What's New

Zack Hutchins
Director of Communications

March 1, 2006

Council and others in a coalition urge Albany to enact workers' comp reform this year

A new coalition of business leaders and associations Wednesday urged state lawmakers to enact cost-cutting workers’ compensation reforms.

“New York State’s broken workers’ compensation system is costing jobs, hurting businesses, and treating injured workers unfairly, and it is in desperate need of reform,” the coalition said in a release. The coalition includes The Business Council, the New York Workers’ Compensation Action Network (NYCAN), the National Federation of Independent Business (NFIB), and individual business leaders across the state.

“The workers’ compensation system in New York is at a critical point,” said Elliott Shaw, the Council's director of government affairs. “The comp crisis is real and getting worse. It’s fundamentally undermining our competitiveness. We are losing jobs in the private sector, and we are losing opportunities to create new jobs. Reform is happening in other states. It needs to happen in New York, and it needs to happen this year.”

“New York’s workers’ compensation costs for employers are second highest in the nation,” said Larry Gilroy, chairman of NYCAN. “The cost of workers’ compensation is one of the leading causes that businesses point to when they are forced to eliminate jobs or create new jobs in other states. The Governor has proposed meaningful and realistic reforms and now the Legislature must do its part and make those reforms a reality.”

“Workers’ comp costs are a fundamental, inescapable cost of doing business, and since premiums are based on payroll, it can be the one cost that stops job-creation in its tracks,” said Mark Alesse, state director of NFIB. “Workers and employers have an identical interest in getting workers’ comp costs under control. Workers need jobs, and small businesses can only create those jobs when this fundamental cost is lower than it is today.”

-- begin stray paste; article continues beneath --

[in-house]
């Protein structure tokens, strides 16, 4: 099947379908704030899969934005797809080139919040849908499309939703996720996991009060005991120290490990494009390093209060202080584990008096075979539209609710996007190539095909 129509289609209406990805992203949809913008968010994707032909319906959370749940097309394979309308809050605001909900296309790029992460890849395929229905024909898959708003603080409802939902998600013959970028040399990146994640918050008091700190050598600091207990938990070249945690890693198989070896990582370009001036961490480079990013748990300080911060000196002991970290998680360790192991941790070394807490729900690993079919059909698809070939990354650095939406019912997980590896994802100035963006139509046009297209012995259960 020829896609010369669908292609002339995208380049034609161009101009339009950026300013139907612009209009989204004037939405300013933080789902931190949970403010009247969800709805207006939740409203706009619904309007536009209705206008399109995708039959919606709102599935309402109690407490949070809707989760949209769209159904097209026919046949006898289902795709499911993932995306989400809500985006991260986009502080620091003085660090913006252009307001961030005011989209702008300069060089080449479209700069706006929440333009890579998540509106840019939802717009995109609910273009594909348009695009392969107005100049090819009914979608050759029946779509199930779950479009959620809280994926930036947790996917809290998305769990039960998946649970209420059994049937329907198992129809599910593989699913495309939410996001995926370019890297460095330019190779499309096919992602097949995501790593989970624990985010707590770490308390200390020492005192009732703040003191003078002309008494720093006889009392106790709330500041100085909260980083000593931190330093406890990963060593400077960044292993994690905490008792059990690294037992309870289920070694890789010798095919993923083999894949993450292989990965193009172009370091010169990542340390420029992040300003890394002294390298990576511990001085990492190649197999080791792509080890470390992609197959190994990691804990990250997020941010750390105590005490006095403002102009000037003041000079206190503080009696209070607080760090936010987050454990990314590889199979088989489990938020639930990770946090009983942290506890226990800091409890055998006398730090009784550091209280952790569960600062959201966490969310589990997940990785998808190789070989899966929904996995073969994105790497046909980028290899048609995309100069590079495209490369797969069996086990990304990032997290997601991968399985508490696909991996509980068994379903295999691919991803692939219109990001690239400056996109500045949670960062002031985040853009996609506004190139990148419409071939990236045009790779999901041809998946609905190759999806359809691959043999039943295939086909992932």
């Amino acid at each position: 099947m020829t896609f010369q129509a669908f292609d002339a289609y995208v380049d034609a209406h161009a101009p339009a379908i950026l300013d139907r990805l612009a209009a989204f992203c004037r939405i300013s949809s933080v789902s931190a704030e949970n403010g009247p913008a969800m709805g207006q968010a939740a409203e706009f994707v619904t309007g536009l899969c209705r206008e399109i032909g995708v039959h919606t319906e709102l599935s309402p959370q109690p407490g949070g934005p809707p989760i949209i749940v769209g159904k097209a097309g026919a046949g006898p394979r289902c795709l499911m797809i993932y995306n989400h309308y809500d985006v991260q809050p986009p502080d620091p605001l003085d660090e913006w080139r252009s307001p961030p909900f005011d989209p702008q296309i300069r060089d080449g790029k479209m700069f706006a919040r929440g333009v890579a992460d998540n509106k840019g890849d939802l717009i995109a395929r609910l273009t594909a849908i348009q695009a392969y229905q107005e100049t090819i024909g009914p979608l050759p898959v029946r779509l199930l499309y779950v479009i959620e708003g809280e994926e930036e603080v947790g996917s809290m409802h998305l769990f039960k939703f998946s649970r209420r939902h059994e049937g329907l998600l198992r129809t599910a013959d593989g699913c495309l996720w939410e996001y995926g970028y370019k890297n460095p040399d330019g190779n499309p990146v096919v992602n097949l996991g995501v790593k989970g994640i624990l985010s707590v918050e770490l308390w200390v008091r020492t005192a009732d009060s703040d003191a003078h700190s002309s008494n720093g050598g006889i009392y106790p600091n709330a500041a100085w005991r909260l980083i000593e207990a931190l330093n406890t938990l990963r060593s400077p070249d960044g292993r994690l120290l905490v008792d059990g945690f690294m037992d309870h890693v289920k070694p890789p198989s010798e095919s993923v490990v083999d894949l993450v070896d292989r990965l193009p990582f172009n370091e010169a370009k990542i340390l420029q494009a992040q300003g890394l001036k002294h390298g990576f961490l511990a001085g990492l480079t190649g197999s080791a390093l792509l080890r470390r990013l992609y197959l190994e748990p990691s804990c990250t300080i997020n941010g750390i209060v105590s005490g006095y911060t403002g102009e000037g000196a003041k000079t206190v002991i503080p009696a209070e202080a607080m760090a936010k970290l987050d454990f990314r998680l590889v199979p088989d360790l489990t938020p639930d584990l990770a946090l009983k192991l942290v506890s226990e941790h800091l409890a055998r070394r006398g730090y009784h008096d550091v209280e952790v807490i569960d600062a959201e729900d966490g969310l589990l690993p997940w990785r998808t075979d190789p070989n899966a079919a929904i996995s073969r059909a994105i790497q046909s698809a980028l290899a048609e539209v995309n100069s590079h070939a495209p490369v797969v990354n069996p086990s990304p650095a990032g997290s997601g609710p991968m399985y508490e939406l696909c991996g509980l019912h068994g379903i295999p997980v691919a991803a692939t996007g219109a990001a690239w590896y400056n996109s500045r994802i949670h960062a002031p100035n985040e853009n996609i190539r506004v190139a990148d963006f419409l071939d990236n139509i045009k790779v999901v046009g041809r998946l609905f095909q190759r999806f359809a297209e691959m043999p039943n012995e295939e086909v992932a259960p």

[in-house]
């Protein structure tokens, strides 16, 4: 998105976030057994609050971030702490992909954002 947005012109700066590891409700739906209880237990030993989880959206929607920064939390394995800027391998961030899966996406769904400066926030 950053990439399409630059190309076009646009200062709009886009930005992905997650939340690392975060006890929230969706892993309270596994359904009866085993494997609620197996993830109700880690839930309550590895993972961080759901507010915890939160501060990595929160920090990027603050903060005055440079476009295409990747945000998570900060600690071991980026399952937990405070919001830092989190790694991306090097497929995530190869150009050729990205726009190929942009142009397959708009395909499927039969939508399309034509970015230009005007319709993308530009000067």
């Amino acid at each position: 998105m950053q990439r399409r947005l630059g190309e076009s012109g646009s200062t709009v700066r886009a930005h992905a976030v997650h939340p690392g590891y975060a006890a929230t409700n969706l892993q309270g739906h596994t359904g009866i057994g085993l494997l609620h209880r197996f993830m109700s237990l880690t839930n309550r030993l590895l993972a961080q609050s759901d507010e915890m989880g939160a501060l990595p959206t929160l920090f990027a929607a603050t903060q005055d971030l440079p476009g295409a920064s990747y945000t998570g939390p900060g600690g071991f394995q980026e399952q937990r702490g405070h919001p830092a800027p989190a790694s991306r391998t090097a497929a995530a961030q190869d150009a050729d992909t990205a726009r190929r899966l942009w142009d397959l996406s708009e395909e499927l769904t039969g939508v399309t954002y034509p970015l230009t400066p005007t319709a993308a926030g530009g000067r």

The coalition highlighted individual businesses’ stories of the crushing burden that workers’ compensation costs impose on them and their enterprises.

One example came from Scott Millbower, safety manager from CONMED Corporation, a global medical technology company, with facilities in New York and several other states.

“While only 40 percent of our company’s 3,100 employees are based in New York State, they account for nearly two-thirds of our workers’ compensation costs,” Millbower said. “That means that our compensation costs are significantly higher for a New York employee than for an employee in any other state in which we do business.

“We need meaningful workers’ compensation reform if CONMED, which is self-insured for workers’ compensation, is going to be able to expand our operations and hire new workers in the state where our company was founded and built,” he said.

The Pawling Corporation, based in Dutchess County, is a manufacturer of architectural and engineered products, employing 300 workers.